Certainly, there are many incidents of male – on – female violence in the story so far in the context of the Games, but fans seem to have accepted that there is nothing specifically “gendered” about, say, Thresh killing Clove, or Marvel killing Rue; it was fairly obvious that they would have handled a male tribute in the same position, no better or worse. And some fans argue that Peeta’s acted out of perceived self defense, and that this motivation is MUCH different than that of an abuser. But there’s also the take that, as JJ stated, Peeta acted out of “hijacked rage” and vengeance, not just self-defense, which comes a lot closer, uncomfortably closer, to real-life stories of spurned suitors turning violent.

IMHO, many people who commit acts of domestic violence are NOT inhuman monsters who we can safely consign to the “Other” category; Adrian Peterson seemed honestly perplexed as to why anyone would label him an abuser, and he very well might NOT have beat his son to satisfy some twisted sadistic urge; many of his defenders seem to honestly think harsh “discipline” is the only way to prevent their kids, especially in tough neighborhoods, from becoming juvenile delinquents. But then again, I wouldn’t be surprised if, say, Mrs. Mellark reacted the same way to an abuse allegation. “How dare you call me an abuser? I’m just trying to show my sons how to survive in this cold, hard world, and if I have to be a little harsh to make my point, so be it. Would you rather they get a few swats from me, or be whipped in the public square?”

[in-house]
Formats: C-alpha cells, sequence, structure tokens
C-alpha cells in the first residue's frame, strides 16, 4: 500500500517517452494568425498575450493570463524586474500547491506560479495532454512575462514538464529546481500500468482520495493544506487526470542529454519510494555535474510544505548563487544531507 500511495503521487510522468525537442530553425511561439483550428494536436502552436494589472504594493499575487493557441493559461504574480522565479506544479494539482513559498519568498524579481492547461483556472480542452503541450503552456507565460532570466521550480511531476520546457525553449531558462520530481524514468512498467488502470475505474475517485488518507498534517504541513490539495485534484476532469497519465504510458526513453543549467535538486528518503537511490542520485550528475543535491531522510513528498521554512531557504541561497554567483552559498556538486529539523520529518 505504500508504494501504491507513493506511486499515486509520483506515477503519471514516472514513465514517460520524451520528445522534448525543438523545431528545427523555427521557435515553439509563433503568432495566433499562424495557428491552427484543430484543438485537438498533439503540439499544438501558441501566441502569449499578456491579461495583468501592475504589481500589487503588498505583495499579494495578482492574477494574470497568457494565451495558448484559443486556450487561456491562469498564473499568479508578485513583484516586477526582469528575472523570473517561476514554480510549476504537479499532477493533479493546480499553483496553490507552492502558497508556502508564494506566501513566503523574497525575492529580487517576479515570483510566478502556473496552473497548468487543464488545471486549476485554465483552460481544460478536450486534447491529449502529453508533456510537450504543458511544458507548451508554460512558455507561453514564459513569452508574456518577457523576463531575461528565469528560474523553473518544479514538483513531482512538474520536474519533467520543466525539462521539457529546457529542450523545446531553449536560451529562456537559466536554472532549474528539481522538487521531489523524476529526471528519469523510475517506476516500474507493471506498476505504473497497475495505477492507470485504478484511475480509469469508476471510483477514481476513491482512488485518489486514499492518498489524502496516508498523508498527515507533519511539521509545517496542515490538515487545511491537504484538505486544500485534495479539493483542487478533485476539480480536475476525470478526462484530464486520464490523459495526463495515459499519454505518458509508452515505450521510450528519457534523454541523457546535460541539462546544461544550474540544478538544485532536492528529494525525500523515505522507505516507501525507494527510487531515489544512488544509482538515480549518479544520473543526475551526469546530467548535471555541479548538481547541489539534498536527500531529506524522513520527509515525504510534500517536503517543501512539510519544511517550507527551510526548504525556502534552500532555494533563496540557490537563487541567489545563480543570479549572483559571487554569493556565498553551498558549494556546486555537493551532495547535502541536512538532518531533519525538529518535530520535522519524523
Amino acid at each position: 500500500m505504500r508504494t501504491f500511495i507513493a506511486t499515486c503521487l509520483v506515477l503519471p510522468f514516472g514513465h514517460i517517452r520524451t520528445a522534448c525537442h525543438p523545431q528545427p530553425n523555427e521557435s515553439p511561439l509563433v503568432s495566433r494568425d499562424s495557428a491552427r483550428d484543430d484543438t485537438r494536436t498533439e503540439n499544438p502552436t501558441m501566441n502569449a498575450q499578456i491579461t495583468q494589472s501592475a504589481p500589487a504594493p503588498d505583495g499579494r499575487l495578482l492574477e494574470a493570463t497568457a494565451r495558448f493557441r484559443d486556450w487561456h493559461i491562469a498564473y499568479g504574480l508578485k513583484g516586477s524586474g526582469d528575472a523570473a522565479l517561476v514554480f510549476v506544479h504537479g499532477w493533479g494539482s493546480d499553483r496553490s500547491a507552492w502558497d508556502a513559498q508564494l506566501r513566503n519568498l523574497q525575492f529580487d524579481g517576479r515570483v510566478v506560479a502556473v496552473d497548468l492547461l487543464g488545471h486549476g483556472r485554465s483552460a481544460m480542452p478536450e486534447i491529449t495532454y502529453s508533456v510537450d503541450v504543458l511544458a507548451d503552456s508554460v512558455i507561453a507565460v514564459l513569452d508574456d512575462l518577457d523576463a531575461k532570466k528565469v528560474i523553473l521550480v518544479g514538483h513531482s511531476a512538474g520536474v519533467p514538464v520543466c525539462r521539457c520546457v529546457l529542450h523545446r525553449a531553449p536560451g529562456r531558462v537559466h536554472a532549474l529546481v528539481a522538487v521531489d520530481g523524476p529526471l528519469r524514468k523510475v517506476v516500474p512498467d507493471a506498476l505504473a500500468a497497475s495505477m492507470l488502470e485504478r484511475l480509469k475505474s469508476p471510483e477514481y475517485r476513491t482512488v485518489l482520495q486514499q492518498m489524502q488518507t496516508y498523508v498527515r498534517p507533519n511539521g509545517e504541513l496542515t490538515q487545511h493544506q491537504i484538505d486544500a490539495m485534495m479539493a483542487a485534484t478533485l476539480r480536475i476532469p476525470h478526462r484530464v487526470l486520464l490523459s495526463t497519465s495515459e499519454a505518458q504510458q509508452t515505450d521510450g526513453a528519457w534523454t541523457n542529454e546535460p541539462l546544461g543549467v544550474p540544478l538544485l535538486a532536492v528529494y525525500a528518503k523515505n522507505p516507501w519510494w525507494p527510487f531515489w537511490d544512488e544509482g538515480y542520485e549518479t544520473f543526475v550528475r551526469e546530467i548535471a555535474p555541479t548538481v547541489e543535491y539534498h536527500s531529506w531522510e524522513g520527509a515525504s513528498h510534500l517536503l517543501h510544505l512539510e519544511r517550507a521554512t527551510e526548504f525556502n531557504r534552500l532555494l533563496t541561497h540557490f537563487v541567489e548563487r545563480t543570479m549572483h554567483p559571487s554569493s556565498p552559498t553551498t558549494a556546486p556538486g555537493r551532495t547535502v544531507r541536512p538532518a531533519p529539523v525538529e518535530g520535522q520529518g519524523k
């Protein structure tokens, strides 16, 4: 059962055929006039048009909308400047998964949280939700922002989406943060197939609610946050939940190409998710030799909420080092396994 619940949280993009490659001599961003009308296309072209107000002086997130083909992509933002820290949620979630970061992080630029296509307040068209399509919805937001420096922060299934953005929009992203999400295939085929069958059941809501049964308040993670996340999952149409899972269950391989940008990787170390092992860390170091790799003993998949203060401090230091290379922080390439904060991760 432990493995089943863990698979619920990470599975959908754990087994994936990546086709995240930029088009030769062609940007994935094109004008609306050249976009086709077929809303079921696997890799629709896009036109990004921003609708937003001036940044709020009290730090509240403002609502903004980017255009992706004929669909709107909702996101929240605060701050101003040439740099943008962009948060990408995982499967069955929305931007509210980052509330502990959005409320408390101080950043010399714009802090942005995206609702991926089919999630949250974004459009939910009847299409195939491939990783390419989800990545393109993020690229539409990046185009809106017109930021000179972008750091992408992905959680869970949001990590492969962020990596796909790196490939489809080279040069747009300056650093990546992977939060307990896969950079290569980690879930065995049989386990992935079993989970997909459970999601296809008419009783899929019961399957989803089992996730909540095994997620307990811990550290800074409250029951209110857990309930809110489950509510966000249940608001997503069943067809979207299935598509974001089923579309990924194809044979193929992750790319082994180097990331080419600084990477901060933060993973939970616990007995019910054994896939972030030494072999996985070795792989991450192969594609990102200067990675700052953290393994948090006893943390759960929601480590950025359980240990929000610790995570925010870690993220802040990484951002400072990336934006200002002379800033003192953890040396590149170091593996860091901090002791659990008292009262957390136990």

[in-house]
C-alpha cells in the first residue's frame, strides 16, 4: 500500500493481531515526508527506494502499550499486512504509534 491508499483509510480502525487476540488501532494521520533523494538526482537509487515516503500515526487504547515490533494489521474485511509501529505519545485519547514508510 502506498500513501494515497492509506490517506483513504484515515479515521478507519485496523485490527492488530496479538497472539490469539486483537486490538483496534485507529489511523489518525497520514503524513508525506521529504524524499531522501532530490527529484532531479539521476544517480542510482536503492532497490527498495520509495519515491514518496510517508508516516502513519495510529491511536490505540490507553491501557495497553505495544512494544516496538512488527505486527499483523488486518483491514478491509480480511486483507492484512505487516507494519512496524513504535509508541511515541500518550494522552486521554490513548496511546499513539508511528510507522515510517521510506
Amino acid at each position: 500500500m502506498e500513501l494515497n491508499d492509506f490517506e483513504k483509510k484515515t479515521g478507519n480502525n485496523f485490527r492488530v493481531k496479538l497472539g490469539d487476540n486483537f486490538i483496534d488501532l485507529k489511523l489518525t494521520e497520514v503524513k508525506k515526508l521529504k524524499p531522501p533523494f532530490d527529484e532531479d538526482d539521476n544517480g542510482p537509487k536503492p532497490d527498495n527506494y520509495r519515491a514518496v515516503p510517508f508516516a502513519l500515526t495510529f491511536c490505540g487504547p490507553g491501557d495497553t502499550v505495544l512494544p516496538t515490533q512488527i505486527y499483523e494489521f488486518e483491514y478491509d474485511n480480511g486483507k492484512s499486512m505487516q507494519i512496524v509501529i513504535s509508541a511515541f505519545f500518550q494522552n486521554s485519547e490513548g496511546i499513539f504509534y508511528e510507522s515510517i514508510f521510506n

So, just because Peeta is not a monster (even though he actually calls himself one), does that make his actions acceptable? I’m not talking about legal prosecution, certainly he’d likely qualify for an insanity defense. The issue is, will people who actually see visual images of him attempting to strangle Katniss to death, then later attempt to beat her head in with a rifle butt, find these actions forgiveable? Will they find the eventual Peeta-Katniss ending to be acceptable, or send some kind of dangerous message to women that “if the man in your life was mentally ill at the time he attacked you, you should forgive him, marry him, and have his kids”? Or will the casual fan conclude, “See, I told you this was just another Twilight. Why do those silly teenage girls lap up this nonsense that there’s something noble about loving a man who has insidious urges to kill you?”

And here’s another interesting example (beware, GOT S4 spoilers ahead) of fictional scenes that stir up controversy about real life issues.